One thing that is worth noticing about the solos is that Joe Pass is constructing lines with building blocks that are mostly a few notes with a direction to a target note. This keeps the entire solo moving forward and since the target note is almost always a chord tone it also really helps with connecting the melody to the chord progression, so nailing the changes

These building blocks are what you want to get into your own playing and doing that is perhaps one of the best things you can take away from the book. Something that will really help you sound like Jazz when you improvise.

One way to do that is to take a single phrase and then start composing lines using that phrase and in that way get it to fit into your vocabulary.

So if you start with a phrase like this:

That can work on a Gm7 chord to create a solid bebop line like this:

 

And you can of course also put it to use on the C7, add a triplet and some octave displacement, and then you have a great line like this:

Is Building Blocks Cheating?

As I mentioned earlier, sometimes I get comments from people who insist that the ideal is that you improvise each note of a phrase and never study licks or how to use them, even going as far as dismissing arpeggios and triads as being clichés. I often wonder who they listen to? Because most people I have listened to use phrases that they clearly got from others and they all use arpeggios and triads. And, I never felt that it makes them sound bad, at least not to me anyway. Like Grant Green, who, like George Benson, uses a ton of Parker lines, and in another style, Stevie Ray Vaughan Playing like Albert King.

So using building blocks is a practical way to learn to play in a style, it is how the people you listen to learn, and it is a part of learning the language. But You want to be as flexible as possible with the material because that makes it easier to use in a solo. So in that respect, this book is full of useful information for you to internalize.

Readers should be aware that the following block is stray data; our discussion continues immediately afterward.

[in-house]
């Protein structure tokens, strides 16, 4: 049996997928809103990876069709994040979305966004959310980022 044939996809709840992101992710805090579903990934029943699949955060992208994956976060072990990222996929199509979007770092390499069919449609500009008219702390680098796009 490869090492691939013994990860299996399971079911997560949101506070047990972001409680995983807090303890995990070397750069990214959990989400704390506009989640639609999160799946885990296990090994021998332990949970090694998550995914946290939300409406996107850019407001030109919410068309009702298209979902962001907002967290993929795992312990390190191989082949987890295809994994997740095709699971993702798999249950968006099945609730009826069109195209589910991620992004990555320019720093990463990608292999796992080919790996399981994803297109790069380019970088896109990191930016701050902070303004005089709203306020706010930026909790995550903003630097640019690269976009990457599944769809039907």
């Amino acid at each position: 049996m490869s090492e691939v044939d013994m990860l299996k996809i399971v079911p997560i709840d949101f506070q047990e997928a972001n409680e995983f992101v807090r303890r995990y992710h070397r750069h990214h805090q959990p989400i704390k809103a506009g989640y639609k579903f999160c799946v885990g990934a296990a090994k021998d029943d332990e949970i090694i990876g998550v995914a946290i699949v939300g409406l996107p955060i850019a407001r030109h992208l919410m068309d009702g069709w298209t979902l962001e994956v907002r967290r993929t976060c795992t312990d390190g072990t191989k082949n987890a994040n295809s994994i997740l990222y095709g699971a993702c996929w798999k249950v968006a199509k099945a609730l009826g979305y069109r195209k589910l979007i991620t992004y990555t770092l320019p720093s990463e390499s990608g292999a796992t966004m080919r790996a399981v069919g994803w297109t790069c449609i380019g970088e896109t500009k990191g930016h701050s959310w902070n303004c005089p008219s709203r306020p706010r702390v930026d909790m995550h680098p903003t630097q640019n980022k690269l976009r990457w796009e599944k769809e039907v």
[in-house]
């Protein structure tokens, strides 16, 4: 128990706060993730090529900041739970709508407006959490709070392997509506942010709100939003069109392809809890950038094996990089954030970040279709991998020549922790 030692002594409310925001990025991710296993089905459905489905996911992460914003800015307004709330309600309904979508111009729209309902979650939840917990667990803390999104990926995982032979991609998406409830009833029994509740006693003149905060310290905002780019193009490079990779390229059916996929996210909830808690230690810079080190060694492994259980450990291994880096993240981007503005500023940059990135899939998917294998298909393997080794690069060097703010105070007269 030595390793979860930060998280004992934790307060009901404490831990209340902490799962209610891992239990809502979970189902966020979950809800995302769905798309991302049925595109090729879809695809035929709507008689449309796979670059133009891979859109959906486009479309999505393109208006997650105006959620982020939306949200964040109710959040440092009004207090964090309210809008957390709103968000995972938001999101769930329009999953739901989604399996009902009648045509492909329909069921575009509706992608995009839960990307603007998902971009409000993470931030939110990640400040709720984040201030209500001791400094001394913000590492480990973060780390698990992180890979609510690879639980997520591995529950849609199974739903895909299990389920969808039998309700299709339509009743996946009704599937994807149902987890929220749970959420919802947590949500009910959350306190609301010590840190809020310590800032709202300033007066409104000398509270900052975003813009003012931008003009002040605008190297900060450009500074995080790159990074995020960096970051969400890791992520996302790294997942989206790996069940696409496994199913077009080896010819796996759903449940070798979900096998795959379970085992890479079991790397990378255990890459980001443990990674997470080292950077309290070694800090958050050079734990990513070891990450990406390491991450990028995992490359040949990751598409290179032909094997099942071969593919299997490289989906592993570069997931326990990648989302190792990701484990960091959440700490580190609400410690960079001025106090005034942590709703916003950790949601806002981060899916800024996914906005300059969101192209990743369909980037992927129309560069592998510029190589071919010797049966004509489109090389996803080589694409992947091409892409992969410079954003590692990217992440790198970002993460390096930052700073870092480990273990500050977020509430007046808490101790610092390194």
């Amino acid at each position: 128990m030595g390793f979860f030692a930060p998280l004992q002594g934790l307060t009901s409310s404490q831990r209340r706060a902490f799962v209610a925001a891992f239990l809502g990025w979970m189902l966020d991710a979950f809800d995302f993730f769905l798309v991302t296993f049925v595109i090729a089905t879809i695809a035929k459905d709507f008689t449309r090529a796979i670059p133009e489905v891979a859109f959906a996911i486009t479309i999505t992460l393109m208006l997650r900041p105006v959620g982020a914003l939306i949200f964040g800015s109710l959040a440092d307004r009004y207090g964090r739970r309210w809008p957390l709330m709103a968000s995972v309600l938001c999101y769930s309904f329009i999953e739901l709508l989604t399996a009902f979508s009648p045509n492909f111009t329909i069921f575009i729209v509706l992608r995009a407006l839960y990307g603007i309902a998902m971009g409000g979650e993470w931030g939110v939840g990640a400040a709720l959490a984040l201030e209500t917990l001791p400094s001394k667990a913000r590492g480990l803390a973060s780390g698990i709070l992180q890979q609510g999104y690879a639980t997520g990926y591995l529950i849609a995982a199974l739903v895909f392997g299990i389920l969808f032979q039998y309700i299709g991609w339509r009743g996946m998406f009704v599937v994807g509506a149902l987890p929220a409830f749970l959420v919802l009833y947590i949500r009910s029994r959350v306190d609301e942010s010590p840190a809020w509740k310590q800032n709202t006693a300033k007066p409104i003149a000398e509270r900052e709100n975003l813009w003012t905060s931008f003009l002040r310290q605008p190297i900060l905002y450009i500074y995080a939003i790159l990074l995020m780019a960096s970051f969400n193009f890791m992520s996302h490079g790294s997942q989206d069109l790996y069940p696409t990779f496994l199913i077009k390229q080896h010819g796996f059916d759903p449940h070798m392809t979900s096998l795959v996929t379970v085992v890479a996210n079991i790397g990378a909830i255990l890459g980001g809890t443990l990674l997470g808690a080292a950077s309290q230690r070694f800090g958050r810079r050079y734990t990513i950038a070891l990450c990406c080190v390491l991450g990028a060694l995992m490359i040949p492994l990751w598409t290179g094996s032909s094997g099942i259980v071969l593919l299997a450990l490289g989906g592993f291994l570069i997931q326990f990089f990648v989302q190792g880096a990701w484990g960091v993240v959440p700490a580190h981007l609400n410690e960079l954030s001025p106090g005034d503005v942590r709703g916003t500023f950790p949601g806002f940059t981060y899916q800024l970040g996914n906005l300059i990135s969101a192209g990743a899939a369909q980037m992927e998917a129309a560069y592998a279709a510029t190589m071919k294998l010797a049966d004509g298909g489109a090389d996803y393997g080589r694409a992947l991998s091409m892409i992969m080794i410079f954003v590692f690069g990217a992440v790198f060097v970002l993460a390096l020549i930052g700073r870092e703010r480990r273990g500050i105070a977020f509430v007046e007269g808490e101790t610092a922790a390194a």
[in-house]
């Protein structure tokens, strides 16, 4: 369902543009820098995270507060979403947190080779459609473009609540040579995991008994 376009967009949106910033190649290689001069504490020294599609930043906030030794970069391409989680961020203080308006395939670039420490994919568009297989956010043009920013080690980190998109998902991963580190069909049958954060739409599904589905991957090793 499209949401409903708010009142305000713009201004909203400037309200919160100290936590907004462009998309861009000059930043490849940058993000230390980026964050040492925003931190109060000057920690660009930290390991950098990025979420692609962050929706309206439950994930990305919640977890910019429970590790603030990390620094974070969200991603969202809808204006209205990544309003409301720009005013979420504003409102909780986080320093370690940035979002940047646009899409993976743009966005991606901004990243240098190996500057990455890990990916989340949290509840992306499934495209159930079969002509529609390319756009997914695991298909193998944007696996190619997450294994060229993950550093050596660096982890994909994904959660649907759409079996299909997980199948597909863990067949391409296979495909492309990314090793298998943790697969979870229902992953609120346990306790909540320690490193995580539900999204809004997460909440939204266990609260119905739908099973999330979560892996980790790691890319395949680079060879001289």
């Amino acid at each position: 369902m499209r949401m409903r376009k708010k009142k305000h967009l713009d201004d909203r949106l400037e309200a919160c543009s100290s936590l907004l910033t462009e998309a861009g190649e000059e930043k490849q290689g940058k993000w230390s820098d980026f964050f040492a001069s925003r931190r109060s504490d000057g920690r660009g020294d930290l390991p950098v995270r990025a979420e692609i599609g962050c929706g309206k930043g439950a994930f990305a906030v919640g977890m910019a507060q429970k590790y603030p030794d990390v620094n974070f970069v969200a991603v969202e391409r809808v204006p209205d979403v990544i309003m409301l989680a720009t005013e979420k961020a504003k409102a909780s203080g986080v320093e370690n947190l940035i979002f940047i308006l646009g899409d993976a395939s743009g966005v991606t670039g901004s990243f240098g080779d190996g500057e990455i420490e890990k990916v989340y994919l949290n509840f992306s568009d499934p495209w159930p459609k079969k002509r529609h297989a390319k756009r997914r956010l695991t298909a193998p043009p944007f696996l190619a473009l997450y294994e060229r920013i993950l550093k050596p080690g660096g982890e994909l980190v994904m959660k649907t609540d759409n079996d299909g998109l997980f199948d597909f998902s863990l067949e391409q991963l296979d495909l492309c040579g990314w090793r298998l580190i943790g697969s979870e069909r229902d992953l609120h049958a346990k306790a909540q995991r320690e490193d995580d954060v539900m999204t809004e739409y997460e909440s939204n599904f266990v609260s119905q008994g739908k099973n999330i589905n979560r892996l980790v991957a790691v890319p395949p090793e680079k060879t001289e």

The fact that the lines are constructed from blocks actually also makes it easier to learn.

The Blocks Help You Learn The Solo

If you are trying to learn a new language then you don’t first try to memorize a whole story and then figure out what each word means. You use the words to help you learn the story, and that is also how you should be learning solos like this as well.

It may look like there are no individual phrases, but, as you have seen, there is a logical way to split it up in blocks, and if you do that you can think in smaller phrases each a few notes long. This will help you learn because what you are playing makes more sense and you will have an easier time learning how to play the whole thing without feeling like you are trying to memorize all the letters in a book!

The Problem

Until now, it was about all the great things you can learn from these solos, but of course, this is a specific exercise and there are things that it probably won’t teach you.

The other complaint that I get about this material, both in comments and from students, is that there is no rhythm in the solo, it is all 8th notes, and that is unrealistic. You don’t want to play like that if you are performing.

There is actually rhythm and syncopation in the solo. I’ll show you that in a bit, but for the rest it is true that if you listen to Joe Pass on recordings then he certainly does not play like this.